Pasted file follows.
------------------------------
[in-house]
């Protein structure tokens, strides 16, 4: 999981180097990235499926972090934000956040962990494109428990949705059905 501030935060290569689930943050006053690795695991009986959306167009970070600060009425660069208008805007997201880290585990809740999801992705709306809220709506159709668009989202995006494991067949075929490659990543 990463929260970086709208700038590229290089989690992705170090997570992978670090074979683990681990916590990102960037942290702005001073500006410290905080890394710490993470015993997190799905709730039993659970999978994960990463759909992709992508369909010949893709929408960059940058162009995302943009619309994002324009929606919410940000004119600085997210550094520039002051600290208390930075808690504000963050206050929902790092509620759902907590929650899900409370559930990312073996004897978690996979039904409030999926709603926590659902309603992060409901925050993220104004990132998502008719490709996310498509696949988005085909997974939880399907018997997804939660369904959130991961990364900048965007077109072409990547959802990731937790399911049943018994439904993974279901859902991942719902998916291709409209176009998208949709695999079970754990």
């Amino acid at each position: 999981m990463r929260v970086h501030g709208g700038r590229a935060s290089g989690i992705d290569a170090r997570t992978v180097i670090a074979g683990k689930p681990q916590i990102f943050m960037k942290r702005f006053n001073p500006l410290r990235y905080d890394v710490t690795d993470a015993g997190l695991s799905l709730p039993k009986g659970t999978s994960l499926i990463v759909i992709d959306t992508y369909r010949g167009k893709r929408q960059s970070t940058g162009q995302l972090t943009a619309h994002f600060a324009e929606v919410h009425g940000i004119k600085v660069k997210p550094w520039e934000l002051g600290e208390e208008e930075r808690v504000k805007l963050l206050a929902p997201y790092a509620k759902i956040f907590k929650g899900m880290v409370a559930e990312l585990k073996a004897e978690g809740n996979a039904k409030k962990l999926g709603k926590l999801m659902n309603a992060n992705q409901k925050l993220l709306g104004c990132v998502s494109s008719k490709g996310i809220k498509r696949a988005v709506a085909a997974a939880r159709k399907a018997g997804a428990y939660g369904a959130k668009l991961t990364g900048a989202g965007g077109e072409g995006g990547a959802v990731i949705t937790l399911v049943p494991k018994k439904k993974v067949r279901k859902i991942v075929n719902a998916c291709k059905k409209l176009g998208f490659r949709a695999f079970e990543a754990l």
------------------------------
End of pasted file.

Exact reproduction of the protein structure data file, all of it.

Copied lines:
[in-house]
């Protein structure tokens, strides 16, 4: 999981180097990235499926972090934000956040962990494109428990949705059905 501030935060290569689930943050006053690795695991009986959306167009970070600060009425660069208008805007997201880290585990809740999801992705709306809220709506159709668009989202995006494991067949075929490659990543 990463929260970086709208700038590229290089989690992705170090997570992978670090074979683990681990916590990102960037942290702005001073500006410290905080890394710490993470015993997190799905709730039993659970999978994960990463759909992709992508369909010949893709929408960059940058162009995302943009619309994002324009929606919410940000004119600085997210550094520039002051600290208390930075808690504000963050206050929902790092509620759902907590929650899900409370559930990312073996004897978690996979039904409030999926709603926590659902309603992060409901925050993220104004990132998502008719490709996310498509696949988005085909997974939880399907018997997804939660369904959130991961990364900048965007077109072409990547959802990731937790399911049943018994439904993974279901859902991942719902998916291709409209176009998208949709695999079970754990």
């Amino acid at each position: 999981m990463r929260v970086h501030g709208g700038r590229a935060s290089g989690i992705d290569a170090r997570t992978v180097i670090a074979g683990k689930p681990q916590i990102f943050m960037k942290r702005f006053n001073p500006l410290r990235y905080d890394v710490t690795d993470a015993g997190l695991s799905l709730p039993k009986g659970t999978s994960l499926i990463v759909i992709d959306t992508y369909r010949g167009k893709r929408q960059s970070t940058g162009q995302l972090t943009a619309h994002f600060a324009e929606v919410h009425g940000i004119k600085v660069k997210p550094w520039e934000l002051g600290e208390e208008e930075r808690v504000k805007l963050l206050a929902p997201y790092a509620k759902i956040f907590k929650g899900m880290v409370a559930e990312l585990k073996a004897e978690g809740n996979a039904k409030k962990l999926g709603k926590l999801m659902n309603a992060n992705q409901k925050l993220l709306g104004c990132v998502s494109s008719k490709g996310i809220k498509r696949a988005v709506a085909a997974a939880r159709k399907a018997g997804a428990y939660g369904a959130k668009l991961t990364g900048a989202g965007g077109e072409g995006g990547a959802v990731i949705t937790l399911v049943p494991k018994k439904k993974v067949r279901k859902i991942v075929n719902a998916c291709k059905k409209l176009g998208f490659r949709a695999f079970e990543a754990l």